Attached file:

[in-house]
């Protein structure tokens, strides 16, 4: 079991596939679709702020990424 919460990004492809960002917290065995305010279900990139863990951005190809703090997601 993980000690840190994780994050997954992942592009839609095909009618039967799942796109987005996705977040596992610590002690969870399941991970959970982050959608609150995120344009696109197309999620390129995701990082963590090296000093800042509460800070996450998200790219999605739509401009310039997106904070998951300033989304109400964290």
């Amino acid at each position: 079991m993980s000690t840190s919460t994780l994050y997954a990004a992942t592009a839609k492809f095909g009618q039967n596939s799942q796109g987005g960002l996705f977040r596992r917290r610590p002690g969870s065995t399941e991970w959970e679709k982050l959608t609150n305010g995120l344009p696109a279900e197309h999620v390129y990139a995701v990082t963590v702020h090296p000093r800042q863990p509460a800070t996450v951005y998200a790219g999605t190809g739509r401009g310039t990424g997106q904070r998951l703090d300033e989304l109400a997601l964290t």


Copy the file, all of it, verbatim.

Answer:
[in-house]
């Protein structure tokens, strides 16, 4: 079991596939679709702020990424 919460990004492809960002917290065995305010279900990139863990951005190809703090997601 993980000690840190994780994050997954992942592009839609095909009618039967799942796109987005996705977040596992610590002690969870399941991970959970982050959608609150995120344009696109197309999620390129995701990082963590090296000093800042509460800070996450998200790219999605739509401009310039997106904070998951300033989304109400964290």
């Amino acid at each position: 079991m993980s000690t840190s919460t994780l994050y997954a990004a992942t592009a839609k492809f095909g009618q039967n596939s799942q796109g987005g960002l996705f977040r596992r917290r610590p002690g969870s065995t399941e991970w959970e679709k982050l959608t609150n305010g995120l344009p696109a279900e197309h999620v390129y990139a995701v990082t963590v702020h090296p000093r800042q863990p509460a800070t996450v951005y998200a790219g999605t190809g739509r401009g310039t990424g997106q904070r998951l703090d300033e989304l109400a997601l964290t």